Award Winning / Carol / Historical Fiction / Mystery

A Decline in Prophets by Sulari Gentill

a-decline-in-prophets

This second entry in Gentill’s Rowland Sinclair mystery series fulfilled my fervent wish after reading the first: let the next book be as good! So it has and so am I happy.

A Decline in Prophets finds Rowly and his Bohemian coterie of sculptress Edna Higgins, poet Milton Isaacs, and artist Clyde Watson aboard the liner Aquitania for their return from Europe. Exiled from Australia for a time to let the scandals and dangers from their escapades in book one (A Few Right Thinking Men) dissipate, they’re finally heading home. The ship will dock first in New York before continuing to Sydney.

Among their fellow passengers are the very orthodox catholic Bishop Hanrahan with his niece and Fathers Murphy and Bryan.  Also on board are the World President of the Theosophical Movement, Annie Besant and various members of her avant garde society. The bishop is determined to protect his innocent niece from both the heretical theosophists and Rowly’s morally degenerate clan, all of them traveling in first class and constantly crossing paths.

When one of the theosophists dies, Rowly is briefly suspected, but manages to clear his name. Then Annie Besant is found unconscious at the bottom of a stairway and whether she fell or was pushed is unclear. Since both incidents happened in international waters, no country wants jurisdiction and nothing is solved before arriving in New York.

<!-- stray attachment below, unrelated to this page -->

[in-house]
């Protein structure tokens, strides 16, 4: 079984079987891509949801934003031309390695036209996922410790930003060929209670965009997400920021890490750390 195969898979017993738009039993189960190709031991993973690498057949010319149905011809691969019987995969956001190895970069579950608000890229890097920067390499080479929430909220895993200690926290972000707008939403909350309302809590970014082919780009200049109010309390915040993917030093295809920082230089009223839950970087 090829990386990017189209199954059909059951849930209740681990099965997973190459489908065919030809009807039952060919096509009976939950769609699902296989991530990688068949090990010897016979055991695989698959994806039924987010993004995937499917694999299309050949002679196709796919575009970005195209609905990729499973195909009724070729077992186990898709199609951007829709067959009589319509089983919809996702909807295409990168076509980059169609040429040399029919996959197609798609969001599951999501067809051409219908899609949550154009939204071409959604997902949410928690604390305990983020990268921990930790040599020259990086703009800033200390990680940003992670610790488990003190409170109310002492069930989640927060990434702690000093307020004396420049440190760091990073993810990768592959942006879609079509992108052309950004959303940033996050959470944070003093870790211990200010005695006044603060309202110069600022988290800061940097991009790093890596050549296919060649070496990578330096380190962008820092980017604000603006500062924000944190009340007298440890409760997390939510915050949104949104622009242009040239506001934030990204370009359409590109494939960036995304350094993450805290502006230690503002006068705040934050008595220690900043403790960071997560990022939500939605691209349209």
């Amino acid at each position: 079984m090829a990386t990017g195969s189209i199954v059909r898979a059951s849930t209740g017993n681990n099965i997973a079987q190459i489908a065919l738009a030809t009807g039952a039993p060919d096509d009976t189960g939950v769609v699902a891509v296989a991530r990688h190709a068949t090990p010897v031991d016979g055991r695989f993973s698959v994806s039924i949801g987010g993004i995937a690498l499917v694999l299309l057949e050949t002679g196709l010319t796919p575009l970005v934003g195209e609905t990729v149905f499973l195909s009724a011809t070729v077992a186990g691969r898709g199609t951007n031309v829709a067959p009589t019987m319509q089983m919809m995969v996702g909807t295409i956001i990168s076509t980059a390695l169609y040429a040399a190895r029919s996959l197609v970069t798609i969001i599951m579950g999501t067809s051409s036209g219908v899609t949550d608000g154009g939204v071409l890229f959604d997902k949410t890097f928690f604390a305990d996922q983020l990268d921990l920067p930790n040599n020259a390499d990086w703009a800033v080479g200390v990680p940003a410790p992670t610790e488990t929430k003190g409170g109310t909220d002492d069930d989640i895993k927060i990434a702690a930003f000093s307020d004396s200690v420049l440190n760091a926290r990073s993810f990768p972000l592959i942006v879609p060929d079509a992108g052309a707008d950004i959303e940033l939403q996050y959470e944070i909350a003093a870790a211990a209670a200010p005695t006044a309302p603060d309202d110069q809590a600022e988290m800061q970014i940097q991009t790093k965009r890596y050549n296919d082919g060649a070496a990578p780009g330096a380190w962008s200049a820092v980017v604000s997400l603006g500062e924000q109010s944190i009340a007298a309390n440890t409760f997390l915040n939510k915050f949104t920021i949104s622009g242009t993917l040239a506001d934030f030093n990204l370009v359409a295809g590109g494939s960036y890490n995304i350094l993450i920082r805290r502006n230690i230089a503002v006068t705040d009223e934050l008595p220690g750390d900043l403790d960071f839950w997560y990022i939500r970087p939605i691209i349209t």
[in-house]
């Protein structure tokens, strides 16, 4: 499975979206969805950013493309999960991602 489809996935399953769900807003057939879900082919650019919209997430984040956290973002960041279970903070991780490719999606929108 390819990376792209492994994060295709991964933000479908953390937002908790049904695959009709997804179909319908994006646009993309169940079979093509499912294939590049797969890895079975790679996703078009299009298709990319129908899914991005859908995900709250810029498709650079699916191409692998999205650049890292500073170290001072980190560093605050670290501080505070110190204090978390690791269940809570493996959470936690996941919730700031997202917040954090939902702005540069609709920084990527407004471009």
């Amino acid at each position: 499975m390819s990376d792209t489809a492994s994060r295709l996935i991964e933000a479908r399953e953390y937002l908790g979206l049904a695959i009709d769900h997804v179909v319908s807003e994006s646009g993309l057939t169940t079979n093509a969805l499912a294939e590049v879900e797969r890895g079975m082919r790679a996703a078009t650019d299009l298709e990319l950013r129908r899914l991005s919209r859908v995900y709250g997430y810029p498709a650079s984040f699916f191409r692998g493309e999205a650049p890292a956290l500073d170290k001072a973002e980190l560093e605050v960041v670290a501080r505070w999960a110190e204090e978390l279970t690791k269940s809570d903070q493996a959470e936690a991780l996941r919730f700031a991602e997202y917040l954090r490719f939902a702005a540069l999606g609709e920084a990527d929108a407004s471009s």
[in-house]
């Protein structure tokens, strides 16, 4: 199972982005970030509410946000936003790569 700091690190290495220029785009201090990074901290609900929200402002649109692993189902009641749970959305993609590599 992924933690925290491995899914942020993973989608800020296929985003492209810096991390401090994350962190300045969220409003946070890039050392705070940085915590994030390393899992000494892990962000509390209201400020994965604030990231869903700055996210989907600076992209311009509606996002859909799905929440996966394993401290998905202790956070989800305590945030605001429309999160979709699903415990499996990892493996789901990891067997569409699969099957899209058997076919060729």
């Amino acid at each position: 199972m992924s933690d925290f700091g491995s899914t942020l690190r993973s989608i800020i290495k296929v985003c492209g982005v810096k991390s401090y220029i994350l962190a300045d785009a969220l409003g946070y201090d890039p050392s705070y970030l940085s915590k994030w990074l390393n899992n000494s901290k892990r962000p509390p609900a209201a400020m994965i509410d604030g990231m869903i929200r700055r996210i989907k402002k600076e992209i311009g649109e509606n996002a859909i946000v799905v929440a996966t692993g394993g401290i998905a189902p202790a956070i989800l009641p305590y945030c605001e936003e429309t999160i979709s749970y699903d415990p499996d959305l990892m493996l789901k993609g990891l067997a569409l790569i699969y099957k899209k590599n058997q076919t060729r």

The Aquitania sets sail for Australia with all three groups still on board and the bishop even more choleric in his behavior. His niece, Isobel however, is openly pursuing Rowly and he’s not immune to her beauty or charming personality. When a secret of Isobel’s is revealed, he tries to extricate himself from the budding relationship without exposing her, but the plan backfires and Bishop Hanrahan attacks Rowly. Despite Isobel’s defense of him, the bishop will not drop his accusations. As the ship pulls into port, Isobel’s body lands in the harbor, an apparent suicide.

Once on land, the deaths continue to haunt their lives and influence their actions as more deaths occur. Desperate to find out who, what, and why, Rowly finds himself a target as well.

Dry British wit blends with engaging story lines and an intriguing mystery. Again, the time and locations all play important roles in the story without getting in the way. The rise of the Nazis in Germany, the effects of the Depression in both America and Australia, the divisions in the Theosophical Society’s various branches on the world stage, and many other social and political venues appear, giving depth to the novel without the heaviness of unwanted scholarship. I learned a lot and it didn’t hurt a bit!

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